Tag Archives: Young mother

Crime Time ~ Diabolical ~ Family or Foe

#CrimeTime with Alicia Dean

I love true crime shows, and I watch them every night. (Since I write suspense, thriller, and mystery, it’s not a waste of time…it’s research, right? 🙂 ) I love Investigation Discovery and watch many of the various shows, although some are a little too cheesy. However, there are plenty of shows that are done well enough to feed my fascination with murder. Each week, I’ll blog about some of the recent episodes I’ve seen and I’d love to know your thoughts. Let me know if you’ve seen the episode and, if so, what you thought about it.

Today’s post is from Diabolical, Season 1, Episode 7: Family or Foe:

Diabolical, Season 1, Episode 7

In 1992, when a young couple take their six-month-old baby boy to Creek Park in La Mirada, California, tragedy strikes. The seventeen-year-old mother, Vicki Gonhim, is shot to death as she sits in the passenger seat of the car, her baby strapped in his car seat in the back, her husband heading around to climb into the driver’s seat.

The husband, Morrad Ghonim, who was nineteen at the time, claimed they encountered a group of gang members, who began saying inappropriate things to his wife. She mouthed back at them, then the couple headed back to the car. Just as she got inside, and he was going around to the driver’s side, shots rang out, and he realized his wife had been hit. The husband sped off with her bleeding in the front seat. He was stopped by police and stated he was rushing his wife to the hospital. By this time, she was dead. Authorities brought him in for questioning. Although, he claimed to be taking her to the hospital, there was a hospital seven miles from the park where she was shot, and the husband had driven farther away from that location.

Police were suspicious, but there was no evidence to charge him. The case eventually went cold.

Fourteen years, later, after receiving a grant for DNA testing, the case is re-opened. Clothing found at the crime scene has been in evidence all these years. The clothing contains DNA, which is tested. The DNA is a match to a man named Leon Martinez, who is currently incarcerated. An additional DNA sample is taken from Martinez for confirmation, and it’s a hit.

As part of the investigation, police take the husband, Morrad, back out to the crime scene and ask him again what happened. The interaction is videotaped and it is obvious the guy is nervous, confused, and lying. He stutters and stumbles over his words and can’t form a complete sentence. When he was first interviewed, he stated they’d left the windows up when they exited the car. When they returned and were rushing to get back in, he claims he was going around the car to the driver’s side and was not yet in and hadn’t yet started the car when the shots were fired. However, the windows were down when she was shot, and they were automatic windows, so since he hadn’t yet had the key in the ignition, he could not have yet rolled down the windows.  Very suspicious. (I love how police keep having suspects tell their version of what happened. If they are lying, they will almost always trip themselves up)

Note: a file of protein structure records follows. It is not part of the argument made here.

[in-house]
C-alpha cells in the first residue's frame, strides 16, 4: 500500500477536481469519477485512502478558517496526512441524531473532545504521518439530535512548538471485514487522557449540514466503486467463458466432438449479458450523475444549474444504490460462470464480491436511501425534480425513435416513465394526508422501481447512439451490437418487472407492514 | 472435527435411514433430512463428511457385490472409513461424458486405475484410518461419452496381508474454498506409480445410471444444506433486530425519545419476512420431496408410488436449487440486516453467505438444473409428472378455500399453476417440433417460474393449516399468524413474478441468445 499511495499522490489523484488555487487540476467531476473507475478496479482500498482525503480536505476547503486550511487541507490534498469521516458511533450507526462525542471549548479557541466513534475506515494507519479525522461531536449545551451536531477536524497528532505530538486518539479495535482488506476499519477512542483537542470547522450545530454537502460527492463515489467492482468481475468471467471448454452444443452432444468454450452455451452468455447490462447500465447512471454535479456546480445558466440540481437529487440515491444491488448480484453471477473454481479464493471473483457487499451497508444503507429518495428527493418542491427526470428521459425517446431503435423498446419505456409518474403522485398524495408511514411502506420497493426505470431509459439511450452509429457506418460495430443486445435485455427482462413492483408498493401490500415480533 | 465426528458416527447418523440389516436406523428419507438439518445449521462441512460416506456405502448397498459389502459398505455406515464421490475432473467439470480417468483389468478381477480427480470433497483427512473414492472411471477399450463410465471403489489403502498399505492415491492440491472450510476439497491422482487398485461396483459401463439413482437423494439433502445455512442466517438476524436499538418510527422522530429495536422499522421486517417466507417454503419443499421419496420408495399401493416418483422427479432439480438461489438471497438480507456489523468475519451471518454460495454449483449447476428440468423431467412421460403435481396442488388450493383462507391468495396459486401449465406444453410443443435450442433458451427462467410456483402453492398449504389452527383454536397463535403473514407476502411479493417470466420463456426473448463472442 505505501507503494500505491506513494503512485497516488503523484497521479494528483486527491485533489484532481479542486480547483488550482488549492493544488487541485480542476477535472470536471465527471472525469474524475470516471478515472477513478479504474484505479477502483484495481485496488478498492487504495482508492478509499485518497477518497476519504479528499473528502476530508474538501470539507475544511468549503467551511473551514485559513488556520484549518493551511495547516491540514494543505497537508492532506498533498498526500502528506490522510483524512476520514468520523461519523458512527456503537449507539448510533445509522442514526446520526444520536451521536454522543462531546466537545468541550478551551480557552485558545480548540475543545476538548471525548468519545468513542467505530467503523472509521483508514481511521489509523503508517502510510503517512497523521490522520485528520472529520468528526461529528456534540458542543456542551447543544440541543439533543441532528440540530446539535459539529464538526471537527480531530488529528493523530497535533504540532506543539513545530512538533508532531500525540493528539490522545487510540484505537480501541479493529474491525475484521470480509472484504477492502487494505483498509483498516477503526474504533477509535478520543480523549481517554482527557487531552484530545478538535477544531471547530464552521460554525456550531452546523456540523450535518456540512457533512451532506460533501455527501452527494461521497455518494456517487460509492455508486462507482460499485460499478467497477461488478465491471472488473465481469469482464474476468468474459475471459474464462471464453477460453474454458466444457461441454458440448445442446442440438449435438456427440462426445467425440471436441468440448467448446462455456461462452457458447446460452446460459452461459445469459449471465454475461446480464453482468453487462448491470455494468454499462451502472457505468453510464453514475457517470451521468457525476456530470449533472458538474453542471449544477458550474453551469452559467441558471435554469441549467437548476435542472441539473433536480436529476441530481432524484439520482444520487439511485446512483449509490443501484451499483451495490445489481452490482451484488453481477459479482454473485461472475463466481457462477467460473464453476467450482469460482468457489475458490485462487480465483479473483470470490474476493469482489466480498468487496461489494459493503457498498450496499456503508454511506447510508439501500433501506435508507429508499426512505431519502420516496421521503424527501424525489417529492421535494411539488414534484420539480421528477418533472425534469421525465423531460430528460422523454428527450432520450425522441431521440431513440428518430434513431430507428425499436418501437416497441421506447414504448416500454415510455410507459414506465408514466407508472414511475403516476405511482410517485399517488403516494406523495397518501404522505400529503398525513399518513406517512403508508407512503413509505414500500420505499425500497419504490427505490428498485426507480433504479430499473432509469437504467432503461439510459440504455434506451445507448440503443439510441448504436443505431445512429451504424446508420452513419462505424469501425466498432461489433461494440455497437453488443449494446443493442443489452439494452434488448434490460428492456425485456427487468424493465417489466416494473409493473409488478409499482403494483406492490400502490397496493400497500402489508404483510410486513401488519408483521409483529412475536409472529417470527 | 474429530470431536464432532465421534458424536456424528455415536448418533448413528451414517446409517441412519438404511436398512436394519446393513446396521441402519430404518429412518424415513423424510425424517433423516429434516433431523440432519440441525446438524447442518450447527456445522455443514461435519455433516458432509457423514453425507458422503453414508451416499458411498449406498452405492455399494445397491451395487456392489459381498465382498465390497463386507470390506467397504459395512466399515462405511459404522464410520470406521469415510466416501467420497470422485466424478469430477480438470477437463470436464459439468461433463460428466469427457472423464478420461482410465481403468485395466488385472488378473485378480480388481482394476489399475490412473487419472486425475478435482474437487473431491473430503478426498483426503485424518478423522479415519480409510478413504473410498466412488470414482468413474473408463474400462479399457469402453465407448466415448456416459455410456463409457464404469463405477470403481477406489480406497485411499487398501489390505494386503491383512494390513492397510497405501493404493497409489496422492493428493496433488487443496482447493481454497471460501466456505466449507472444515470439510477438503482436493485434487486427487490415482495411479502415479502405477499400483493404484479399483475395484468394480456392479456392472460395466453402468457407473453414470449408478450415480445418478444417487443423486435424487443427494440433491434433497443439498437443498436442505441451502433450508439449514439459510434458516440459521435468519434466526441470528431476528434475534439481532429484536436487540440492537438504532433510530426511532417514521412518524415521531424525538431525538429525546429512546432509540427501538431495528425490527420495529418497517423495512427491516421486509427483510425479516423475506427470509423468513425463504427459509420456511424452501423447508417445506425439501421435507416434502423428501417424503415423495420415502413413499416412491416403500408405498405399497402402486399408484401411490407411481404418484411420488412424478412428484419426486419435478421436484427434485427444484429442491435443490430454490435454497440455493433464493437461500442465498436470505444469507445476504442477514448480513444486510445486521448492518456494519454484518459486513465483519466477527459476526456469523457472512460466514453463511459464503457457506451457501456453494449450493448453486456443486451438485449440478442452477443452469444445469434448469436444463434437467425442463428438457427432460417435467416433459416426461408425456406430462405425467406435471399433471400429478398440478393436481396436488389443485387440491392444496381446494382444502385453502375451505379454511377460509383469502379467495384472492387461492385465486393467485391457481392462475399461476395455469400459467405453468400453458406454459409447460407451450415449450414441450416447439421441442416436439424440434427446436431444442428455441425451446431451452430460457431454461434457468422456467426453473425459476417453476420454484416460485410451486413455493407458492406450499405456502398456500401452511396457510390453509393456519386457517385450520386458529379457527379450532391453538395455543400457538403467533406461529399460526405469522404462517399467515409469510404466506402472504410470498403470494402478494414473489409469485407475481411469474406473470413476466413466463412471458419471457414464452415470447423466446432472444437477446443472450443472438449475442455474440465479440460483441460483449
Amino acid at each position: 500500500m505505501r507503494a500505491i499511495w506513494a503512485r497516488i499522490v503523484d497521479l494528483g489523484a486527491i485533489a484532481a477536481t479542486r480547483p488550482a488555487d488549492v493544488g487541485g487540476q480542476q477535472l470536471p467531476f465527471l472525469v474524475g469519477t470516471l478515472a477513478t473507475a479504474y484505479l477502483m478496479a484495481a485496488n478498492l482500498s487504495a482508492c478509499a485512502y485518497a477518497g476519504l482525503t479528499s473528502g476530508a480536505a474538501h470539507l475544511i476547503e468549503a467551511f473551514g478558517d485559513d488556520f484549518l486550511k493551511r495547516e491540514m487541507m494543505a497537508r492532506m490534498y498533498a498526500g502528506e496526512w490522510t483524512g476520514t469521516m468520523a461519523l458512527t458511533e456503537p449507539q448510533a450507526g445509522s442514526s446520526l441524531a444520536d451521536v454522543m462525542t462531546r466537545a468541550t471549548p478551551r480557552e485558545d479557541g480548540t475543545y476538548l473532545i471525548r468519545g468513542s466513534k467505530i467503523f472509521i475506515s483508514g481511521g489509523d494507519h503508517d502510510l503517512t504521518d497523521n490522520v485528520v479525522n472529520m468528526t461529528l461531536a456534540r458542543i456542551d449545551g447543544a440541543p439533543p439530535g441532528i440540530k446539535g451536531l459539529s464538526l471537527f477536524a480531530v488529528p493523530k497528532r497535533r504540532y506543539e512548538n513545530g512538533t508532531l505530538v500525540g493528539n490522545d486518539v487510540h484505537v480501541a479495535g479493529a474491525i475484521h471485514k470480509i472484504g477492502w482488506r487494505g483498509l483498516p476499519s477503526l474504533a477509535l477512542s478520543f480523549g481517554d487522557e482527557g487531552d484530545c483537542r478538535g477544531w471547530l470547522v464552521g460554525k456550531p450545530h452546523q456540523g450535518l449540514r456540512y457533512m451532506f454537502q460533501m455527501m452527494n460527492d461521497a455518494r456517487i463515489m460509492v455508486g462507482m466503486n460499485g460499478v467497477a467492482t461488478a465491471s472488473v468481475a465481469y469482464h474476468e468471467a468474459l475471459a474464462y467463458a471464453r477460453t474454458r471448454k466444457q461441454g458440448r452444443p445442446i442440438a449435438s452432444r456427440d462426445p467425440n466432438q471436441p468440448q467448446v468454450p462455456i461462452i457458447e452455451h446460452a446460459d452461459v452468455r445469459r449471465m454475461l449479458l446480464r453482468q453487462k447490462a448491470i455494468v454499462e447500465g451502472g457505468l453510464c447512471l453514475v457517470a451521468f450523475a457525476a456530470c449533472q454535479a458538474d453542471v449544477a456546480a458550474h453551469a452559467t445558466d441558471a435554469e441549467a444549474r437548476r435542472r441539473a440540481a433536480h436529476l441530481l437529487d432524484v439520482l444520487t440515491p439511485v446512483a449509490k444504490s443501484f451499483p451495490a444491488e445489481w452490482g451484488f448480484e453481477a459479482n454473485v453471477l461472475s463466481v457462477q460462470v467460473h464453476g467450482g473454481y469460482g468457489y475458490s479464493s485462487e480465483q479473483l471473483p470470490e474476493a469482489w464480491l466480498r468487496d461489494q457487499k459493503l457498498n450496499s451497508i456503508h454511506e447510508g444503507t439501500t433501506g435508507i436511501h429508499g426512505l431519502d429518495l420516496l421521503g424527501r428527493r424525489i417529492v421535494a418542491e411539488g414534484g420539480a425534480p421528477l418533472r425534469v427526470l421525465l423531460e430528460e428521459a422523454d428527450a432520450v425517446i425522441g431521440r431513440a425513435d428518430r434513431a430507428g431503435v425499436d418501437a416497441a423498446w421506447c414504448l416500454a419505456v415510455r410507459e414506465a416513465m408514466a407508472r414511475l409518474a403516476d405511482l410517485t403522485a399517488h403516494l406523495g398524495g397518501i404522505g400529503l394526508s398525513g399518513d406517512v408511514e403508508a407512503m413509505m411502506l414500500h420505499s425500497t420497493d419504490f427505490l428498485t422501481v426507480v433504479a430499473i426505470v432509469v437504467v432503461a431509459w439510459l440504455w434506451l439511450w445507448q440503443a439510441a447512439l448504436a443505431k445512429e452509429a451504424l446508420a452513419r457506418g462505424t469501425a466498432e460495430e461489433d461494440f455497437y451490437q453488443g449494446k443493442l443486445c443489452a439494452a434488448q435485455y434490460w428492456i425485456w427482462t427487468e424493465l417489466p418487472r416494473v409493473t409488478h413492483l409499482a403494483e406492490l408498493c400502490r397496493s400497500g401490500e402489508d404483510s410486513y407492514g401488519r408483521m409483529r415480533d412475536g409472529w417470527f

Martinez, the shooter, finally decides to tell the policed what happened. He says Morrad had bought coke from him, then a few days later, contacted him about killing his wife and offered him five-hundred dollars. (he ends up making other statements about different amounts he was paid and when questioned about the inconsistencies says he doesn’t remember all the details. Since he was doing so many drugs, that’s not surprising). Leon said Ghonim wanted him to make it look like a botched robbery.  He shot her through the window, and she pleaded with him not to hurt her baby. Martinez shot her again and again, eventually shooting her in the eyes. As her body slumped over, Ghonim handed him an envelope of cash, reaching over his wife’s body.

A few years after the murder, Morrad married again. His second wife later told police that she learned he had cheated on her, so she told him she planned to return to Texas. He said, “It’s fine if you move, but if you ever think of getting a divorce, I’ll hurt you … It cost me $500 then, it won’t cost me much now,” and, “If you divorce me, I will throw some acid on you that makes sure you never get married in your life again.”

By the time of his eventual arrest, he had relocated to Antigua and married his third wife, a beauty queen.

Police decide there is enough evidence to arrest him, and he is charged with his wife’s murder. In December, 2016, twenty-four years after his wife’s murder (which is more years than she was even alive), he is convicted and sentenced to life in prison with the possibility of parole. The shooter, Martinez, is given 28 years to life in exchange for his testimony against Ghonim.

Vicky’s family is close to Vicky and Morrad’s son, who is now twenty-six, and does not believe his father killed his mother. Can you imagine what it must be like, for all of them? They love their nephew but he loves and believes in the man who murdered their precious sister. And the nephew loves the family who raised him, yet they believe the father that he loves and believes in, is guilty of murder. What a difficult situation, I feel for the entire family.

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